Royal Bank of Scotland takes aim at challengers with digital-only bank
- The Royal Bank of Scotland is reportedly launching a digital-only bank to counter threats from challengers that are growing market share
- Incumbents' advantages are scale and resources, but challenger banks have raised the bar on customer expectations
RBS is moving in on challenger bank territory.
The Royal Bank of Scotland reportedly plans to launch a mobile, digital-only banking platform in a beta testing phase in the third quarter. The experience is being designed as a “marketplace” for financial services that would recommend different financial products to customers, whether they’re from RBS or partner companies, which is similar to what Goldman Sachs’ Marcus and Citibank are planning with their mobile banking apps.
An RBS spokesman would neither confirm nor deny reports of the digital bank launch, but said the bank is keeping pace with changes in the industry through “new approaches” like automation and technology that will allow for a more efficient customer experience.
RBS reportedly plans to move 1 million existing customers to the digital-only offering.
The U.K.’s Current Account Switch Service, launched five years ago, lets customers switch their bank within seven days — a reality that’s forcing large banks compete more aggressively to retain their existing customer bases while attracting new ones. RBS’s move into the digital-only banking space is the latest response among incumbent banks to digital-only upstarts that are quickly picking up customers — Monzo, for example, has 560,000 accounts, Tandem has 25,000 and Starling’s customer numbers “are in the six figures.”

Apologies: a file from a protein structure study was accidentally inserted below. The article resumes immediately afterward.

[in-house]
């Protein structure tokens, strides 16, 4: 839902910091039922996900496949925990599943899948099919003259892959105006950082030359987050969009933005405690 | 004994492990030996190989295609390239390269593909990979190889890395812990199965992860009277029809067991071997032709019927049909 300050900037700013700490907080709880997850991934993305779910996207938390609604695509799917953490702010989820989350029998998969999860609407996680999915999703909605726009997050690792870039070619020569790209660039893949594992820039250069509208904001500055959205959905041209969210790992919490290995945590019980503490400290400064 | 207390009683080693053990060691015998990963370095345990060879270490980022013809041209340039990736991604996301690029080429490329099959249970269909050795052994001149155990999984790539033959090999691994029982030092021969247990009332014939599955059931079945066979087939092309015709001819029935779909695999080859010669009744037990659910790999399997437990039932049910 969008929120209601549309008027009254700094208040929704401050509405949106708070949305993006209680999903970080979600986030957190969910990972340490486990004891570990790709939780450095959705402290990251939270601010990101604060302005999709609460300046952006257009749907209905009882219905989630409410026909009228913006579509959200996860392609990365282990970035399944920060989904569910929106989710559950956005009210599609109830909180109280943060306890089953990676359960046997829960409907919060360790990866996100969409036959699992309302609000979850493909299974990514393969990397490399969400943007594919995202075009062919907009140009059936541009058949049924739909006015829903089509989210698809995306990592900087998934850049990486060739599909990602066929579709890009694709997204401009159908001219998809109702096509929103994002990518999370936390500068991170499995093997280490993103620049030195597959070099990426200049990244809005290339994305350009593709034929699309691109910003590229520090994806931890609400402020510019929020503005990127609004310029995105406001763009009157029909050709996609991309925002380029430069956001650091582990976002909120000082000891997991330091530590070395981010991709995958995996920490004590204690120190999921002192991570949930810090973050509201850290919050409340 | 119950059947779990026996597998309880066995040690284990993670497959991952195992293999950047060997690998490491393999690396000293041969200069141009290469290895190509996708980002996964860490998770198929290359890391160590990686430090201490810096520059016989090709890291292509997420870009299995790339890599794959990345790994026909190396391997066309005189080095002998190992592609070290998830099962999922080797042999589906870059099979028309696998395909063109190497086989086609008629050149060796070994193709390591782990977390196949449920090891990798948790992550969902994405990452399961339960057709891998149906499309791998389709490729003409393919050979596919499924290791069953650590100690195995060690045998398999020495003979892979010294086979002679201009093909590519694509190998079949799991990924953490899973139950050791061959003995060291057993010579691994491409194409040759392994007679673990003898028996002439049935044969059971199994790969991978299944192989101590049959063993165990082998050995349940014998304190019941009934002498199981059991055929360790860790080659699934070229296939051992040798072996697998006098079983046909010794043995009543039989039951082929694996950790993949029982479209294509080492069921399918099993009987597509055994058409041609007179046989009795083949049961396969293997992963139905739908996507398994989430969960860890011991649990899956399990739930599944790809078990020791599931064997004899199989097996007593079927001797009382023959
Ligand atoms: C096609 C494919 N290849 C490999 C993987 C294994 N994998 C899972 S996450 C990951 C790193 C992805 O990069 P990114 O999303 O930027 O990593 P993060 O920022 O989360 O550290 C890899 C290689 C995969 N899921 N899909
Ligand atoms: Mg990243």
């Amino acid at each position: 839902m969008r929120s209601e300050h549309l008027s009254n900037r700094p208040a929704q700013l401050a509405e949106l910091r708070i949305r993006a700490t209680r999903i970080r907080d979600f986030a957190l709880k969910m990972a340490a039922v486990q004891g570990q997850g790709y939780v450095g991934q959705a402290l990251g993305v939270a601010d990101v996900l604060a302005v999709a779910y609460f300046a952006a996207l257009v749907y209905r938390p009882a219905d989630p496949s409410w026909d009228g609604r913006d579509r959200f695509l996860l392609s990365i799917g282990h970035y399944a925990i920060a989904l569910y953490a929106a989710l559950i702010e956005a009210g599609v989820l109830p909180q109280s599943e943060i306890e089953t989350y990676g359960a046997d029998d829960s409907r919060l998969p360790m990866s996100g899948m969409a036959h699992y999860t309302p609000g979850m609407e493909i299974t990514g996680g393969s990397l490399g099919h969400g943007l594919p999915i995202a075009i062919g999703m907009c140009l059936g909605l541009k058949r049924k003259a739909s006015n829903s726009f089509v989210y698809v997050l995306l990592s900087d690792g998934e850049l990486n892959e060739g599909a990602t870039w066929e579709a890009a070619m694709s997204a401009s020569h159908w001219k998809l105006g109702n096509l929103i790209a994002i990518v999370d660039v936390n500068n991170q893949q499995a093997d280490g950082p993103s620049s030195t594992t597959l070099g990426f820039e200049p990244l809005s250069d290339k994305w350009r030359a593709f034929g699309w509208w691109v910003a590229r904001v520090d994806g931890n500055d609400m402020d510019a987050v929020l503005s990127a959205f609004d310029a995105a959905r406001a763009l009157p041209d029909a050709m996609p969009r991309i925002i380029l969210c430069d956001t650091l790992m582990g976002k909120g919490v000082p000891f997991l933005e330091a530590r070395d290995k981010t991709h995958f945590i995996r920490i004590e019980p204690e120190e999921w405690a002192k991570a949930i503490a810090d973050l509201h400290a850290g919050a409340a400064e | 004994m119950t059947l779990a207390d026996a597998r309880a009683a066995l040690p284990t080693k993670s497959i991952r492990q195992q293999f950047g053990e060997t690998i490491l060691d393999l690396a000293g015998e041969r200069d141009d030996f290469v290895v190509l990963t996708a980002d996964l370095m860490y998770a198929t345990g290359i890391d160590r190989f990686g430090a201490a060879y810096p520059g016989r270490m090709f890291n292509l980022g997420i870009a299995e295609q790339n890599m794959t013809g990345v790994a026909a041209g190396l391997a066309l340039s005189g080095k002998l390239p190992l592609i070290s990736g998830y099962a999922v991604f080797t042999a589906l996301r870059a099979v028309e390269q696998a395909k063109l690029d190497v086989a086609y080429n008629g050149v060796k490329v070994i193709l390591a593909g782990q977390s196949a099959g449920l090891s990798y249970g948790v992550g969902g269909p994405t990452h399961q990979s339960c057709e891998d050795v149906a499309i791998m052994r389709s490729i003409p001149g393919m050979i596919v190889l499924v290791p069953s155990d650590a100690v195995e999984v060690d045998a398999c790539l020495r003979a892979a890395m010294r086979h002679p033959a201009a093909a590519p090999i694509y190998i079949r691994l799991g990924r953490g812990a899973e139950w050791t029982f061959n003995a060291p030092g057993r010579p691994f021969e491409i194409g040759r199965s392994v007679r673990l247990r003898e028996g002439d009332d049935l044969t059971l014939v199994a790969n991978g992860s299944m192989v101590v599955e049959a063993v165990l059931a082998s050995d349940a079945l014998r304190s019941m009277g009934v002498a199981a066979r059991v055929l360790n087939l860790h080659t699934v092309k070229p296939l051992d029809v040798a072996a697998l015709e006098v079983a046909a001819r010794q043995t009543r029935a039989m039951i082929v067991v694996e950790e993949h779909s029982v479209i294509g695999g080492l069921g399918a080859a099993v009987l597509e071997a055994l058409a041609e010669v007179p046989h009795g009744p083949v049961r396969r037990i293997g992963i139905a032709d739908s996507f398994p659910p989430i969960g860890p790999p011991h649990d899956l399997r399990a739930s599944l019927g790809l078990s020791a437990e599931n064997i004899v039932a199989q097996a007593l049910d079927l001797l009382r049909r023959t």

The notion of the bank as a product marketplace — a platform that displays all parts of one’s financial life in one place and recommends other products to save the customer money — is a model Monzo, Starling, Tandem and Revolut are offering their customers. As an incumbent, RBS will face customer expectations shaped by digital challengers that have benefited from some customers’ negative impressions of large banks.
“Banking as it is today sucks — it’s hard to easily manage account openings, and [until recently] to send payments to friends,” said Starling Bank co-founder and chief platform officer Megan Caywood, in a recent interview. “There’s so much low-hanging fruit with improving the user experience, getting a real-time view of spending, making it easy to set up an account, settle up and set savings goals.”
A digital-only offering is one of two paths incumbent banks have taken to attract customers who prefer to do their banking in a mobile, digital interface: They can either launch their own digital-only brands, or acquire a digital-only startup, as BBVA did with its Simple acquisition four years ago. The advantage incumbents have is scale; they can put resources into moving large cohorts of their existing customers over to the digital-only offering, which is a cost saving for them, said Aite senior analyst David Albertazzi.
“They already have a customer base they can put the marketing behind it, and they can move those customers that they think are most likely to be the best candidates for the digital outlet,” he said. “It will cost them less money to serve those customers while building products and services most relevant to them,” — including mobile-centric design, digital onboarding, near-real time service experiences and integration with other services through a product marketplace.
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